Caterva is a multidimensional container for binary data. It is a pure C library, allowing for better interoperatibility between different languages (although Python stands out high in the list).
This document lists the goals for a production release of Caterva.
- Built on top of Blosc2: besides transparent compression, this allows to store large compressed datasets either in-memory or on-disk. In addition, Caterva inherits all the improvements that are being introduced in Blosc2 (see https://github.com/Blosc/c-blosc2/blob/master/ROADMAP.md).
- Two-level multidimensional chunking: like other libraries, Caterva stores the data into multidimensional chunks for efficient slicing. But in addition, Caterva introduces a new level of chunking. Within each chunk, the data is re-chunked into smaller multidimensional sets called blocks, leading to more fine-grained, and hence, to even more efficient slicing capabilities.
- Plainbuffer support: Caterva also allows to store data in a contiguous buffer. In this way, it facilitates the interoperability with other libraries like NumPy.
Actions to be done¶
- Update values: this will make array creation more flexible, since the process of populating an array will not necessarily need to follow a row-wise order (it can actually be any order).
- Resize array dimensions: this will allow to increase or decrease in size any dimension of the arrays.
- Improve slicing capabilities: currently Caterva only supports basic slicing based on start:stop ranges; we would like to extend this to start:stop:step as well as selections based on an array of booleans (similar to NumPy).
- Add support for DLPack: support for DLPack would be nice for being able to share data between different frameworks and devices. This should complement (or even replace in the long term) the existing plainbuffer support. See this dicussion for more insight on what advantages could the support for DLPack bring for Caterva.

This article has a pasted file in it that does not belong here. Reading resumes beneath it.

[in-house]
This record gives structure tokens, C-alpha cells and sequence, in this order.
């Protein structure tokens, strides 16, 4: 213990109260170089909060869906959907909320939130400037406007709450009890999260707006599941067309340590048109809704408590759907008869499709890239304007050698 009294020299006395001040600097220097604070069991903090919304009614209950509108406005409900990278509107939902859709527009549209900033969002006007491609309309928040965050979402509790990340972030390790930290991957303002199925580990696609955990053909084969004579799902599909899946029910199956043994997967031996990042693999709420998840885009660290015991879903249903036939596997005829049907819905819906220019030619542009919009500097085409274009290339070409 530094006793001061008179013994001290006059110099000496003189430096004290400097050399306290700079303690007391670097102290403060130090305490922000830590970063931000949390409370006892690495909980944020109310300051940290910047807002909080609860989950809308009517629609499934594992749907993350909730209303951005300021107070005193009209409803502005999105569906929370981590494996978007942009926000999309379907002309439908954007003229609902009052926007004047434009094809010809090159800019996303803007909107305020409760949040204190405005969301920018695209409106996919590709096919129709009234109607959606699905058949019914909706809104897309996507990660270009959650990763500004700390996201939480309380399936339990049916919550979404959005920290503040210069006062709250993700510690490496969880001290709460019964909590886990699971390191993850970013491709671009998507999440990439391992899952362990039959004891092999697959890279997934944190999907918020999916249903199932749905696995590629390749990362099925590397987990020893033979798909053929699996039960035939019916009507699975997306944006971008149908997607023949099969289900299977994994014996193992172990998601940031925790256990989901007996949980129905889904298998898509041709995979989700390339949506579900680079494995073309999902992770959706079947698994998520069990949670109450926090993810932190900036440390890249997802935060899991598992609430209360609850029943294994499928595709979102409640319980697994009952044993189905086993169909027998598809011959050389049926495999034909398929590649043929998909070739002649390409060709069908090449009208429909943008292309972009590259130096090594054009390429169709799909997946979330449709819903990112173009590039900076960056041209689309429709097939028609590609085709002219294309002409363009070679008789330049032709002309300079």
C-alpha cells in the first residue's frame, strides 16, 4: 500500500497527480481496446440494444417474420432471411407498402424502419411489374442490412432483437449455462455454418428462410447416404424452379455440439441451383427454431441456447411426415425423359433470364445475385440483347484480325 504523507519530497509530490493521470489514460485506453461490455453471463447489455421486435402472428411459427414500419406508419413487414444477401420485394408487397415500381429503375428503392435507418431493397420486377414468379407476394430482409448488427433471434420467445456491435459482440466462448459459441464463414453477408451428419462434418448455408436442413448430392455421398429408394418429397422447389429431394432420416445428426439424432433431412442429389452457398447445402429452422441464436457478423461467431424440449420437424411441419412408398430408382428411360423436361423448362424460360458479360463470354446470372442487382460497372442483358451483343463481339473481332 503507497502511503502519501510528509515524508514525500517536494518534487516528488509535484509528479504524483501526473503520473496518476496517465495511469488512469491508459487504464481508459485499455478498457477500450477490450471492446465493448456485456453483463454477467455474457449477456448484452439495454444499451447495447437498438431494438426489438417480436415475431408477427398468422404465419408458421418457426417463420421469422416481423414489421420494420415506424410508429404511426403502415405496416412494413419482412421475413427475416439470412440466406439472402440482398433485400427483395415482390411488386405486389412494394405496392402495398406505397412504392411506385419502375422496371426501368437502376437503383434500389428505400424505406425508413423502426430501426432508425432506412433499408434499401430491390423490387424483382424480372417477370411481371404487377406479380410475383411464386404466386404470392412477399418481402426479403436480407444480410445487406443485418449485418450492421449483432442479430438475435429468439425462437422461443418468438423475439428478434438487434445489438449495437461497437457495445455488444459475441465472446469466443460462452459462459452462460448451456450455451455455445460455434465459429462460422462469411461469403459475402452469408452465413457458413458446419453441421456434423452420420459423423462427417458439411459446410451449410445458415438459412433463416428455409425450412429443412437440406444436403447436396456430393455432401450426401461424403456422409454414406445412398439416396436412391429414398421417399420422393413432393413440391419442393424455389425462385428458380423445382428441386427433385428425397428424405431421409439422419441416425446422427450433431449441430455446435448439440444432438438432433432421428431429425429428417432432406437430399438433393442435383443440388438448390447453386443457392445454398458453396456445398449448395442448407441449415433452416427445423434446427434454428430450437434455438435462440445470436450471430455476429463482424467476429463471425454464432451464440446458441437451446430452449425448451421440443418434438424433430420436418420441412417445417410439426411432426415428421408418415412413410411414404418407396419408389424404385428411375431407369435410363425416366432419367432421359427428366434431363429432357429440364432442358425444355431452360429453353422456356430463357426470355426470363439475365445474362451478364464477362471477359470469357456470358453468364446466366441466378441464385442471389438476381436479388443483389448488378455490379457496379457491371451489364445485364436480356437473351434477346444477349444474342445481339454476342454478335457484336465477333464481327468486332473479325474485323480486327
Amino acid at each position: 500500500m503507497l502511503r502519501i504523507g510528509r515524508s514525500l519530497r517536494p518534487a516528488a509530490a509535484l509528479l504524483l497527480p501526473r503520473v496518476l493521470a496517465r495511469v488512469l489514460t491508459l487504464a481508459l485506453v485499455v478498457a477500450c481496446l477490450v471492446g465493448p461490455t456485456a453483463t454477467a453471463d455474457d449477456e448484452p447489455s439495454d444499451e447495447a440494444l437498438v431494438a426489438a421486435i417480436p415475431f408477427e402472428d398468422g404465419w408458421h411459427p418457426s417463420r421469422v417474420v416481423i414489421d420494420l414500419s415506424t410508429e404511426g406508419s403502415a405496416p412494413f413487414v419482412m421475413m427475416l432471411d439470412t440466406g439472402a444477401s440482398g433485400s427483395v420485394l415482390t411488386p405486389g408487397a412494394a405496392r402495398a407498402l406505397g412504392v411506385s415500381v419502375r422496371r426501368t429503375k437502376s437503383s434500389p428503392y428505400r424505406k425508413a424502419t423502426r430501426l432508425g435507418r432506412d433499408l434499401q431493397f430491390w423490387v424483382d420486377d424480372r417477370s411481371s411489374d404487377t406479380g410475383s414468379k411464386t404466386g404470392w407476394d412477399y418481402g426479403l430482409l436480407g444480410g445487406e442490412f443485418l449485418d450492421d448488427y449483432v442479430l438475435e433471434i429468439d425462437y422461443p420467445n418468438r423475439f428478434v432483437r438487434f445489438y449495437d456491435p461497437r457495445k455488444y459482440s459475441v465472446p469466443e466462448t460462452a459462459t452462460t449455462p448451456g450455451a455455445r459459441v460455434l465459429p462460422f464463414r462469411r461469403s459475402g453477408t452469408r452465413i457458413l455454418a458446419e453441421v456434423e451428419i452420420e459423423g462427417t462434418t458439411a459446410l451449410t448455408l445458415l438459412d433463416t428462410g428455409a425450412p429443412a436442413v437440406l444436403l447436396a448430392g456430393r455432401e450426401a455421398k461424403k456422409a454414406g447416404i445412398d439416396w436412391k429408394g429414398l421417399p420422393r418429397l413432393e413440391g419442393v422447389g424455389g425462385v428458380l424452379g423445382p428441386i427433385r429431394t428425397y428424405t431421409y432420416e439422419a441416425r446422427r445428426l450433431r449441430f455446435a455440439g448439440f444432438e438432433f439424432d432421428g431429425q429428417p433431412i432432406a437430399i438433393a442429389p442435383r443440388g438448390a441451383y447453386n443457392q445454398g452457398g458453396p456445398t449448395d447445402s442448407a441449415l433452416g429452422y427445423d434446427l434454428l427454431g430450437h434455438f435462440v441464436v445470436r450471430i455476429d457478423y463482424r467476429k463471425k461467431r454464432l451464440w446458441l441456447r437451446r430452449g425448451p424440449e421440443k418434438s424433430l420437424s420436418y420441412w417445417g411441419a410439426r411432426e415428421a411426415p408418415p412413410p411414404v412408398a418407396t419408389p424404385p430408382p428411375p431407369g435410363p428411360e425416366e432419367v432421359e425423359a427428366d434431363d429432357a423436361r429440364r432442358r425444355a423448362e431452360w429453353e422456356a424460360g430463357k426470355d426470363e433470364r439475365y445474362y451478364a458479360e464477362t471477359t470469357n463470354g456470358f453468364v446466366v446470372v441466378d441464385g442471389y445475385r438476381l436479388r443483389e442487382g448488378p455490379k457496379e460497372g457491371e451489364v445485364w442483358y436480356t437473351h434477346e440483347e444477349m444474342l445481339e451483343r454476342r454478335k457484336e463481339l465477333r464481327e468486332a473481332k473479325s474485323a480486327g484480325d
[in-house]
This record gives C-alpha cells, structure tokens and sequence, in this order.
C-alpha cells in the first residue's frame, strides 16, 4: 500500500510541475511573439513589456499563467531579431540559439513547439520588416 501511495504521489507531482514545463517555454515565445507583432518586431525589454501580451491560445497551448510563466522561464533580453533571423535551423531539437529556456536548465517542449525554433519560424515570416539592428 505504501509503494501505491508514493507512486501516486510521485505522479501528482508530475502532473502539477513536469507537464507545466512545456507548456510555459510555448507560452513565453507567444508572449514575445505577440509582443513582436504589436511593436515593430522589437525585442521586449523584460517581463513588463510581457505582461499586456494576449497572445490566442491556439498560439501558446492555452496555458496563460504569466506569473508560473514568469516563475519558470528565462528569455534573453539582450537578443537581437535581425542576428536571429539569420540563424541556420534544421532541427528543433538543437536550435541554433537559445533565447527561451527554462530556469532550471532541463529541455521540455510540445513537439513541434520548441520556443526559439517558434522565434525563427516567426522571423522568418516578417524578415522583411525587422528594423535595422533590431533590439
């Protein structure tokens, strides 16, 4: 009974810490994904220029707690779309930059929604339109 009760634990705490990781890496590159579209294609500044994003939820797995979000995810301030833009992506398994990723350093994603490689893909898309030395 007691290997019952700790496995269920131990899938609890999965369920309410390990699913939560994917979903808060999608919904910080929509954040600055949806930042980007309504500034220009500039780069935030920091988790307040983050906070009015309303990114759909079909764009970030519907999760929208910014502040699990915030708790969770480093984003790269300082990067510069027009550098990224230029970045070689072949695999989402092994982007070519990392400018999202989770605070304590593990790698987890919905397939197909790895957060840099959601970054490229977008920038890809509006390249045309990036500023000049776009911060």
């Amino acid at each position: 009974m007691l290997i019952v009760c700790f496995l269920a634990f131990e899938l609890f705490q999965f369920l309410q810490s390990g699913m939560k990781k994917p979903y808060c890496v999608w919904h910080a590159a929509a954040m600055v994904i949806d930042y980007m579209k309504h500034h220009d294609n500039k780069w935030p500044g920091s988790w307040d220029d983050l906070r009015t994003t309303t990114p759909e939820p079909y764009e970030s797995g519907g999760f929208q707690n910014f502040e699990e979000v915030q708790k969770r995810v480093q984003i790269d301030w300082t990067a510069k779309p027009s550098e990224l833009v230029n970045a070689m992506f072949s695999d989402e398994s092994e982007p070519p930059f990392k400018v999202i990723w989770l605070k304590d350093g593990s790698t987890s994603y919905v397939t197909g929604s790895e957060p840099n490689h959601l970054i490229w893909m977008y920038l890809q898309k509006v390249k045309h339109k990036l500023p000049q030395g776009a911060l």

- Support for multidimensional filters: this will improve the in-memory spatial locally for data that is n-dim closer in the array; by n-dim closer we mean that the multidimensional norm (in an Euclidean space) between two different positions of elements is shorter. This may led to better compression opportunities when spatial locality (Euclidean space) is high.
- Support for multidimensional codecs: this is the equivalent for multidim filters, but for codecs. Multidim codecs can leverage n-dim spatial locality in order to compress better/faster. Such codecs could be used in combination with others, uni-dim codecs (e.g. LZ4), so as to get better ratios.
- Provide wheels: this will make the installation much more easier for the user.
- Improve the main Caterva README: this should allow a better overview at first glance of all the features that Caterva offers right now.
- Attend to meetings and conferences: it is very important to plan going to conferences for advertising Caterva and meeting people in-person. We need to decide which meetings to attend. As there are not that much conferences about C libraries, it is important to leverage the cat4py wrapper so as to try to promote Caterva on Python conferences too.
- Other outreaching activities would be to produce videos of the kind ‘Caterva in 10 minutes’, or producing compelling tutorials (preferably based on Jupyter notebook, and using services like binder that allows a low entry level for quick trials).